The latest thinking on ecological landscapes. Useful tips to improve our environment

Kim Eierman

Kim Eierman

Founder of EcoBeneficial!

Available for virtual and in-person landscape consulting, talks and classes.

Buy a copy of
The Pollinator Victory Garden!

Something went wrong. Please check your entries and try again.
Great Spangled Frittilary

Meadowscaping: A Perfect Alternative to Lawns

You might be thinking about doing some planting this fall.   Why not consider planting a native meadowscape:  a meadow or a meadow-like garden?  Meadowscapes are fantastic ecological alternatives to lifeless lawns (“green deserts”).

Whether you have a tiny yard or an expansive landscape, you can create a native meadowscape and give your landscape a big ecological boost.  Bees, butterflies, other beneficial insects, and many species birds will appear, seemingly out of nowhere.  The plant diversity and complexity of a meadowscape attracts an incredible variety of species.

Meadowscapes are low-maintenance, requiring less labor and fewer costs than required to maintain a lawn or even a formal perennial bed.   After a meadowscape has established, you will need to cut it back once a year, and that’s it!

Here are some things you need to know in order to create a successful meadow or meadow-like garden:

Meadows are almost always free of woody plants – no trees or shrubs.

Most meadow plants require full sun and infertile soil.  Although most meadows are dry, there are some wet meadows, too.

Think “plant communities” when selecting meadow plants – plants which grow together in nature.   For example a wet meadow might include native Joe Pye Weeds and Ironweeds which are often found growing together.

Native grasses should comprise 40% to 60% of plants in a meadow.  Grasses are a critical component in a meadow, creating a structural foundation both underground and above ground.

A lawn which you stop mowing is not a meadow,  it is only exotic cool-season grass allowed to grow, and will never provide provide the ecological benefits of a native meadow.

Spring and fall are great times to install a meadow.   With sufficient irrigation to help plants establish, you can even plant in the summer.

You can create a meadow by using seeds, plant “plugs” or even large containers of plants.  Your budget, the size of your landscape and your patience will determine which format you use.  While seeded meadows are inexpensive, they can take several years to establish.  Using large containers of plants can be prohibitively expensive, for all but the smallest landscapes.  Plant “plugs” are a nice compromise – affordable and fairly quick to establish, but can be hard to find.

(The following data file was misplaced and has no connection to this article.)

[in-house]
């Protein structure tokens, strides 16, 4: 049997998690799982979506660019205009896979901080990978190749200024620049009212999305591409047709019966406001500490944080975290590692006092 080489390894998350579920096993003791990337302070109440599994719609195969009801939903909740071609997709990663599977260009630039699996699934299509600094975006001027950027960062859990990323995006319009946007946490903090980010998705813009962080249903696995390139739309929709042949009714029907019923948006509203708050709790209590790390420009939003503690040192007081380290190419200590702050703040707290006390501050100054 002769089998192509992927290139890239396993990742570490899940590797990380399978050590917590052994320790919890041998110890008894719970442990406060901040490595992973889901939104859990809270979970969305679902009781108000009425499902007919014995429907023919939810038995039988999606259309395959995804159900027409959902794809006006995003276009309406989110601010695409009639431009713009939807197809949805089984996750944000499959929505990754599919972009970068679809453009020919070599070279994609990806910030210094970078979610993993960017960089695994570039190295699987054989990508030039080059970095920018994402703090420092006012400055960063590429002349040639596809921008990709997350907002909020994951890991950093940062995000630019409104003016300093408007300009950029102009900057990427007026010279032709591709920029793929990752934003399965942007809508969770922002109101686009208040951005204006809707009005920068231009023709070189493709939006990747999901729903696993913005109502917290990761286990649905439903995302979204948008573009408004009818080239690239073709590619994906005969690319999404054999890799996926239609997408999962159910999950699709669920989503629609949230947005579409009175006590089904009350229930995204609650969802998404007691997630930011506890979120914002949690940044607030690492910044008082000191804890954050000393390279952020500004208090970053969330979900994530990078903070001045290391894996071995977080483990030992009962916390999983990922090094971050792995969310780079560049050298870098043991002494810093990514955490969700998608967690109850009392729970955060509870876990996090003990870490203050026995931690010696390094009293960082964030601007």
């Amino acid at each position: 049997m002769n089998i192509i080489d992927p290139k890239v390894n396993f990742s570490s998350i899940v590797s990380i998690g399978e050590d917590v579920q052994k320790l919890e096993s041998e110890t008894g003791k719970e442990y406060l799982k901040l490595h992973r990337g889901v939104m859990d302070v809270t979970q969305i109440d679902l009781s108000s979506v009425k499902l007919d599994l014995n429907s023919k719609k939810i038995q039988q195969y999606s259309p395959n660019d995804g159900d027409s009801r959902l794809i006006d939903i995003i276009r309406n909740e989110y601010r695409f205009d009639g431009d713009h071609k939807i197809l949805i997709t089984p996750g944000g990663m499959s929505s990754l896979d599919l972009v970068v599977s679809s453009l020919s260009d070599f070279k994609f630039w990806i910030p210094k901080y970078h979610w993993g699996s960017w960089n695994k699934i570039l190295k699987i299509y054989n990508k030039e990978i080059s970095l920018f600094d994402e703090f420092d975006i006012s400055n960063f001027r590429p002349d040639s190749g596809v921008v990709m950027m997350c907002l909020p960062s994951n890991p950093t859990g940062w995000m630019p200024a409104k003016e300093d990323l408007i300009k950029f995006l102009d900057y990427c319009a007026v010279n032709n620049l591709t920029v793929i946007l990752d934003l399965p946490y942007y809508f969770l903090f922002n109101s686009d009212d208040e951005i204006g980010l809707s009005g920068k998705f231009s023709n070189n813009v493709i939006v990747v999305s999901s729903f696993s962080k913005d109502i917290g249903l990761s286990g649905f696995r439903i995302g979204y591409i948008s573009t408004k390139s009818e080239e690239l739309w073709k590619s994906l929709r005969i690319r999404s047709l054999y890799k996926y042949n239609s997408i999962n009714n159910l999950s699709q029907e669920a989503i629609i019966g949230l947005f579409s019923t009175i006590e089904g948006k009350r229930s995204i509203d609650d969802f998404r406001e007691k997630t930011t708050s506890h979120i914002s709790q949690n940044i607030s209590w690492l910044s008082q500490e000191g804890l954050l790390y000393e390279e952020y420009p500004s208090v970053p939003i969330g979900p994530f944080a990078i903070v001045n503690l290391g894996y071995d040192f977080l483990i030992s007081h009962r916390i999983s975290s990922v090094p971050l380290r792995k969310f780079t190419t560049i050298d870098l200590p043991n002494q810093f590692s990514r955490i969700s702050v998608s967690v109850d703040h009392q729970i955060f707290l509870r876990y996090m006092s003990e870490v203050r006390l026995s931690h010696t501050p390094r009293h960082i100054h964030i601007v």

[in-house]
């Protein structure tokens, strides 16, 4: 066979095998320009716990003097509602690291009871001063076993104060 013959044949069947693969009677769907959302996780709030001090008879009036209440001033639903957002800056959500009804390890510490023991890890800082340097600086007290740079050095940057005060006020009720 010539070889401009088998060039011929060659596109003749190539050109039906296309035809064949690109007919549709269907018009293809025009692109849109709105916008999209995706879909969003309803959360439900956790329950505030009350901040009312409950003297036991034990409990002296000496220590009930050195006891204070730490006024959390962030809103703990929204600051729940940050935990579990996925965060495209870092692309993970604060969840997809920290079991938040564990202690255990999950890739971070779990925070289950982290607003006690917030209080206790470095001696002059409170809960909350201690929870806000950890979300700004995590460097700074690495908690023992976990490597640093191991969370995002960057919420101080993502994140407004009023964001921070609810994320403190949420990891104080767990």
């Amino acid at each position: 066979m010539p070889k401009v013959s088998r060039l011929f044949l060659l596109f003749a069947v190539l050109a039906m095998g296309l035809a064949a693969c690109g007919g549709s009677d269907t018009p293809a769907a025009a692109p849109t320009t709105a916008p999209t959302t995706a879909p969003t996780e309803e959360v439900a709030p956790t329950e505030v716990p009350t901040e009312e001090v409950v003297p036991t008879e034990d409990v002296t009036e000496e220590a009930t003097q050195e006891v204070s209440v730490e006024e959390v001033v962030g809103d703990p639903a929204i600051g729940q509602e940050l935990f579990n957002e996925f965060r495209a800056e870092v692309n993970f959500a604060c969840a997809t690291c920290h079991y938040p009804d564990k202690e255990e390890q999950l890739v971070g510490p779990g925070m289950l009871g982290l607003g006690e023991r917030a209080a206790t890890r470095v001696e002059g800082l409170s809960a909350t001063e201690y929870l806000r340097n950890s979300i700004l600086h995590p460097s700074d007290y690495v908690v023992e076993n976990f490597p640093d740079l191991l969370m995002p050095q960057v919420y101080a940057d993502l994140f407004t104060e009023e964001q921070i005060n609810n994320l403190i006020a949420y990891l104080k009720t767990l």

Meadowscapes can be naturalistic or more formally designed.  A seeded meadow will be quite random in terms of where plants grow.  By using plugs or containers of plants, you can create more of a design with swaths of plants, where you’d like to have them.

Select plants so that you create 3 seasons of bloom to benefit the greatest number of wildlife species.

Leave your meadow plants standing through winter to provide seeds for birds, cover for overwintering  insects, and visual interest.  Cut the meadowscape back in early spring.  If you have a large area, consider cutting back only half of the meadowscape each year to preserve habitat for many species.

If you have a lawn, you can have a meadow, and a much healthier ecosystem too!

Happy Meadowscaping from Kim Eierman at EcoBeneficial!

Photo: Great Spangled Fritillary on Common Milkweed.
Photo credit:  Flickr_Acrylic Artist



  1. susanne servin on September 16, 2013 at 11:20 am

    I have a small grass area here in Tuckahoe – if I do meadow scaping what plants would you suggest – I have tow large trees – a very tall sycamore and a very tall evergreen – so only some hours of sun.
    Thank you, sms

  2. heather sandifer on September 16, 2013 at 11:26 am

    Bravo, Kim! This is exactly what we are doing this fall!

  3. Kim Eierman on September 16, 2013 at 11:55 am

    Great to hear! Let us know how it goes as you proceed!

  4. Kim Eierman on September 16, 2013 at 11:59 am

    Thanks for your question! It’s pretty tough to have a successful meadow without sufficient sun. It sounds like you may have better success with a woodland garden than a meadow on a site which is under mature trees, with a great deal of shade. Can you provide some more details about the site you are thinking of planting in (# hours of direct, full sun, how close to trees, is it a flat area or sloped, anything else growing well in that area, etc?).

More from EcoBlog

Multiple Duty Native Plants: The EcoBeneficial Gardener’s Secret Weapon

It’s that time of year when we start to think about spring planting. How do you choose the best plants to improve the ecosystem in your own yard? Choosing native plants which are “environmental workhorses” will not only help improve your ecosystem, but will also reward you with more birds,…

Read More
Honey Bee on Corylus

High-Value Pollen Sources for Honey Bees: Get Planting!

For honey bees, pollen is essential for brood-rearing, and they need a lot of it: an average colony collects 50 to 125 pounds per year.  Pollen is honey bees’ main source of protein, lipids, vitamins and minerals.  They need pollen with 20% protein;  10 of the amino acids in pollen…

Read More

Got Protein in that Pollen?

Honey bees need pollen sources with 20% protein. Are you planting the right plants to keep them well fed? Let us know what’s in your garden to support honey bees and native bees. Happy Planting from Kim Eierman at EcoBeneficial!   Photo: Honey Bee Diving Into a Willow Blossom (Salix…

Read More